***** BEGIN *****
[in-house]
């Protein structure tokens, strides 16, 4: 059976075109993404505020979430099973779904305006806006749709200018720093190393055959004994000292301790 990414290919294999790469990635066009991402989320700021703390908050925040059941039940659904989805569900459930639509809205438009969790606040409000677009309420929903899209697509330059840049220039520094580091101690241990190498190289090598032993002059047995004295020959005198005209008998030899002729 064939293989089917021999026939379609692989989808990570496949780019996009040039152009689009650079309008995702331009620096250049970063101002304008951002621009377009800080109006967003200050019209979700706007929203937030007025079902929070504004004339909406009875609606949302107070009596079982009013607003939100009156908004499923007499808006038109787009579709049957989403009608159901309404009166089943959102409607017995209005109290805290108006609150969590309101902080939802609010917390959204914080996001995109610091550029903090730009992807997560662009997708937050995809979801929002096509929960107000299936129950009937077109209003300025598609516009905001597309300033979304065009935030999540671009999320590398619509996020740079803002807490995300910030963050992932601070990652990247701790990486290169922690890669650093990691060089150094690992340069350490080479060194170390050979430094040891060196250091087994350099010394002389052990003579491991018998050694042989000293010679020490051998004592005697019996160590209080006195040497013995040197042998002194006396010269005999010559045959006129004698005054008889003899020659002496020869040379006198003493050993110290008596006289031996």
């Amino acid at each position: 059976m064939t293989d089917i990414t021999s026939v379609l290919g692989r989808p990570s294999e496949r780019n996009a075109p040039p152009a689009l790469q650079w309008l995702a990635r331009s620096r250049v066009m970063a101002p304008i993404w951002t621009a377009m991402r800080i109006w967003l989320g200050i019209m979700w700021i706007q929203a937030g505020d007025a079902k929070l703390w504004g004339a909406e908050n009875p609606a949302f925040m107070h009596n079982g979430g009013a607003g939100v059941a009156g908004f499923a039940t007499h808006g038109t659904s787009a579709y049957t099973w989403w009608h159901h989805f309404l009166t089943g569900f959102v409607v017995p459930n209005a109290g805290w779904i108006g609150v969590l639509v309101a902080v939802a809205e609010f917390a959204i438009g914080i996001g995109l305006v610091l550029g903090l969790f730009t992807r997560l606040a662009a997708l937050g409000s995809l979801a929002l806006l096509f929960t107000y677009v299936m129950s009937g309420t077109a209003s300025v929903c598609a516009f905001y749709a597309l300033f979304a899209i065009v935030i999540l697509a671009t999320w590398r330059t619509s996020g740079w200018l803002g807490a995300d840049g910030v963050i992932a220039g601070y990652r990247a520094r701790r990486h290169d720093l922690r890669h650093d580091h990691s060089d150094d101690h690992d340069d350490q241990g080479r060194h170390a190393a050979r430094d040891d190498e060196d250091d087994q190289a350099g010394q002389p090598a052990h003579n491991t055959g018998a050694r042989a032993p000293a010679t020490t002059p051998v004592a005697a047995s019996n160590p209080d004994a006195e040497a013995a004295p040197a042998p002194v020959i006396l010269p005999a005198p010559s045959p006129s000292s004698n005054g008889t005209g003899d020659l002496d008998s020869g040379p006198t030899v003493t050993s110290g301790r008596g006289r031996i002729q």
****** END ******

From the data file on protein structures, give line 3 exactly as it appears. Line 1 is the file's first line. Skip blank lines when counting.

């Amino acid at each position: 059976m064939t293989d089917i990414t021999s026939v379609l290919g692989r989808p990570s294999e496949r780019n996009a075109p040039p152009a689009l790469q650079w309008l995702a990635r331009s620096r250049v066009m970063a101002p304008i993404w951002t621009a377009m991402r800080i109006w967003l989320g200050i019209m979700w700021i706007q929203a937030g505020d007025a079902k929070l703390w504004g004339a909406e908050n009875p609606a949302f925040m107070h009596n079982g979430g009013a607003g939100v059941a009156g908004f499923a039940t007499h808006g038109t659904s787009a579709y049957t099973w989403w009608h159901h989805f309404l009166t089943g569900f959102v409607v017995p459930n209005a109290g805290w779904i108006g609150v969590l639509v309101a902080v939802a809205e609010f917390a959204i438009g914080i996001g995109l305006v610091l550029g903090l969790f730009t992807r997560l606040a662009a997708l937050g409000s995809l979801a929002l806006l096509f929960t107000y677009v299936m129950s009937g309420t077109a209003s300025v929903c598609a516009f905001y749709a597309l300033f979304a899209i065009v935030i999540l697509a671009t999320w590398r330059t619509s996020g740079w200018l803002g807490a995300d840049g910030v963050i992932a220039g601070y990652r990247a520094r701790r990486h290169d720093l922690r890669h650093d580091h990691s060089d150094d101690h690992d340069d350490q241990g080479r060194h170390a190393a050979r430094d040891d190498e060196d250091d087994q190289a350099g010394q002389p090598a052990h003579n491991t055959g018998a050694r042989a032993p000293a010679t020490t002059p051998v004592a005697a047995s019996n160590p209080d004994a006195e040497a013995a004295p040197a042998p002194v020959i006396l010269p005999a005198p010559s045959p006129s000292s004698n005054g008889t005209g003899d020659l002496d008998s020869g040379p006198t030899v003493t050993s110290g301790r008596g006289r031996i002729q």